Tuberculosis - TBC

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Tuberculosis - TBC
Tuberculosis - TBC
Video: Tuberculosis - TBC
Video: Tuberculosis 2023, February


Tuberculosis (TB, consumption) is an infectious disease that is widespread worldwide. Pathogens are mycobacteria that are primarily transmitted from person to person (droplet infection). Other transmission routes (e.g. via food such as unpasteurized milk) are less common. In the majority of cases, the bacteria settle in the respiratory tract and lead to pulmonary tuberculosis. However, all other organs can also be affected (organ tuberculosis).

Tuberculosis is one of the most important bacterial infections in humans, it is the most common bacterial infectious disease that leads to death. The WHO reported around ten million new cases worldwide in 2016, around 1.7 million of which were fatal.


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Pathogen: the most important pathogen for humans is Mycobacterium tuberculosis; there are also numerous other types of bacteria that can cause tuberculosis. The source of infection is primarily the sick person.

Distribution: worldwide, especially in developing countries and crisis areas. Around 80 percent of all new cases of tuberculosis occur in Southeast Asia and Africa.

Distribution map

The disease hardly ever occurs in tourists, but not infrequently in so-called VFRs (“visiting friends and relatives”). In Austria, most new cases are brought in through migration from countries with a high incidence of tuberculosis (e.g. Eastern Europe, Africa, Southeast Asia). According to Statistics Austria, 517 cases of contagious tuberculosis were reported in Austria in 2016.

About a third of the world's population is infected with tuberculosis bacteria, but the disease only breaks out in five to ten percent of them. (Small) children and young people and people with a weakened immune system are particularly at risk. This particularly affects HIV-positive people: in many countries around the world, tuberculosis is the most common cause of death for HIV patients.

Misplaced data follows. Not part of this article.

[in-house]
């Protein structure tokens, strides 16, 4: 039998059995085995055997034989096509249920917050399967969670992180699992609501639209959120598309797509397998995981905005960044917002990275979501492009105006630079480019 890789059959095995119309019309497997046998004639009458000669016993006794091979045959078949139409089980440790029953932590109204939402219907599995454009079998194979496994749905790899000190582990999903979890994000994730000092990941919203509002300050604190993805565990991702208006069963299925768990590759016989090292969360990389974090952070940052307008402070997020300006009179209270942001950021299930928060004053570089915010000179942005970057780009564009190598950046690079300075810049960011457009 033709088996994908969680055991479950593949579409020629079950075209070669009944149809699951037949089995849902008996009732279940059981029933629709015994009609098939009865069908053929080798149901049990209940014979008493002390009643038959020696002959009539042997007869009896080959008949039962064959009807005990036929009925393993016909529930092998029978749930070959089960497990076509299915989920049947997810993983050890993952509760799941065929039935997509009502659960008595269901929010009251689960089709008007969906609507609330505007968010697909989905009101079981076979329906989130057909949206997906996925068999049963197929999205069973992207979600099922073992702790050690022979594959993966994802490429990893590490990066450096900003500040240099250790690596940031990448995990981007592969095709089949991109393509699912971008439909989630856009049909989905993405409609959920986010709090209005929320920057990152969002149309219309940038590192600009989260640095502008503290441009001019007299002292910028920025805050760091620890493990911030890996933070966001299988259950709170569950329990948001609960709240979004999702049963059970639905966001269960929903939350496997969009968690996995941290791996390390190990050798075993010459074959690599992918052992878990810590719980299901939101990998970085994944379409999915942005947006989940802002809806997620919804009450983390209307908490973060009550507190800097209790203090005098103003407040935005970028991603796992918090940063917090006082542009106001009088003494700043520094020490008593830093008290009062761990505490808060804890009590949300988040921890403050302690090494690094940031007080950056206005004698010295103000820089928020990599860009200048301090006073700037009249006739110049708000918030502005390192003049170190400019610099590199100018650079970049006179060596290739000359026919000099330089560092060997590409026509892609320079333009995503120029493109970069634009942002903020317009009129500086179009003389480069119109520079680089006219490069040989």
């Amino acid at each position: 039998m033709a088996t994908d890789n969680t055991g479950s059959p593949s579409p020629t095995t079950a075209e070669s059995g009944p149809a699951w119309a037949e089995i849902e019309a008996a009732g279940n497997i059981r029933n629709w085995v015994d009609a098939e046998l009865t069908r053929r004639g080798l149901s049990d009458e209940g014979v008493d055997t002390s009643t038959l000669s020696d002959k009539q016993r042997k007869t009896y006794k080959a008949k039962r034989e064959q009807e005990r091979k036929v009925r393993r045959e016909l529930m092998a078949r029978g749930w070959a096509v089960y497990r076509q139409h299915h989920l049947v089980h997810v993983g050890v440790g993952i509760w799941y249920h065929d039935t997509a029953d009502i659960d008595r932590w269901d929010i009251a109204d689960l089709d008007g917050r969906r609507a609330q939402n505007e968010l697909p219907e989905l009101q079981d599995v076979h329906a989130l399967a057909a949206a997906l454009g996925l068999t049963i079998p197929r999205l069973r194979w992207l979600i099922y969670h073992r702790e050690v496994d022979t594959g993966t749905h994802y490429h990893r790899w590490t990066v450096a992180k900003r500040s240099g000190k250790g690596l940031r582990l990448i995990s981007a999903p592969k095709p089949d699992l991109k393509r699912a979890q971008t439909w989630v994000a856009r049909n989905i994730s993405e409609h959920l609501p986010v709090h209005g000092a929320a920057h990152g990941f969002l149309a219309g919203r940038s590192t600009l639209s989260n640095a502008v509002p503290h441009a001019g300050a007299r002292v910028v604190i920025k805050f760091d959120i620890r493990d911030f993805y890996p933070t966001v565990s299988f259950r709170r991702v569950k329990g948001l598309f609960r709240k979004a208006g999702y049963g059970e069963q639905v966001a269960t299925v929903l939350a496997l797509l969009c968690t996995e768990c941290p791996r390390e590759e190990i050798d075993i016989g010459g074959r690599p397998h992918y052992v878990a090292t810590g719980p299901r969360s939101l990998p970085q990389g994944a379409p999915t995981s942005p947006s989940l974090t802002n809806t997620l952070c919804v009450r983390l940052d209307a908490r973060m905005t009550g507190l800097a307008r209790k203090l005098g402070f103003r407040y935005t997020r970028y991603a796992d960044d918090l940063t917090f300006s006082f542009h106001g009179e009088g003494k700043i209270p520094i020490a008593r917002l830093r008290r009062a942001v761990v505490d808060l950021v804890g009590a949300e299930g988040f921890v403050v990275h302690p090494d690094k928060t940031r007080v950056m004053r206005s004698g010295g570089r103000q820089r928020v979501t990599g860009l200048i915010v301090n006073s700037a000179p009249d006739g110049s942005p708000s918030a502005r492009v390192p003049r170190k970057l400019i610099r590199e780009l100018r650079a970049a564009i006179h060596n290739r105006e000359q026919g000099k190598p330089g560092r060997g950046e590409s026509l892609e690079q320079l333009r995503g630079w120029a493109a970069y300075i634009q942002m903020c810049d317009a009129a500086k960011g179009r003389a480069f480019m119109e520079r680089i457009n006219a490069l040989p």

Transmission: Droplet infection (inhalation of infected droplets of saliva) directly from person to person. Since cattle can also get tuberculosis, (unpasteurized) raw milk used to be a common source of infection in Western Europe and is still a common source of infection in parts of the world.

Incubation period: several weeks to months; the disease can break out years after infection.

Symptoms: The course of tuberculosis depends on the immune system:

After infection, the bacteria initially trigger local inflammatory reactions (in pulmonary tuberculosis, within the lung tissue). The local lymph nodes are also involved. The symptoms are unspecific, such as weakness, tiredness, a slight fever, reduced performance, weight loss; in the case of pulmonary tuberculosis, cough and breath-dependent pain are typically added. The symptoms can be mistaken for a flu-like infection. Such symptoms that appear immediately after infection are called primary tuberculosis.

If the immune system is intact, it can contain the infection and keep the bacteria in check. Small nodules ("tubercles") form in which the bacteria are encapsulated. This prevents them from spreading further. In 90 percent of those affected, the infection remains at this stage for life and is sometimes not noticed. One speaks of latent ("dormant") tuberculosis.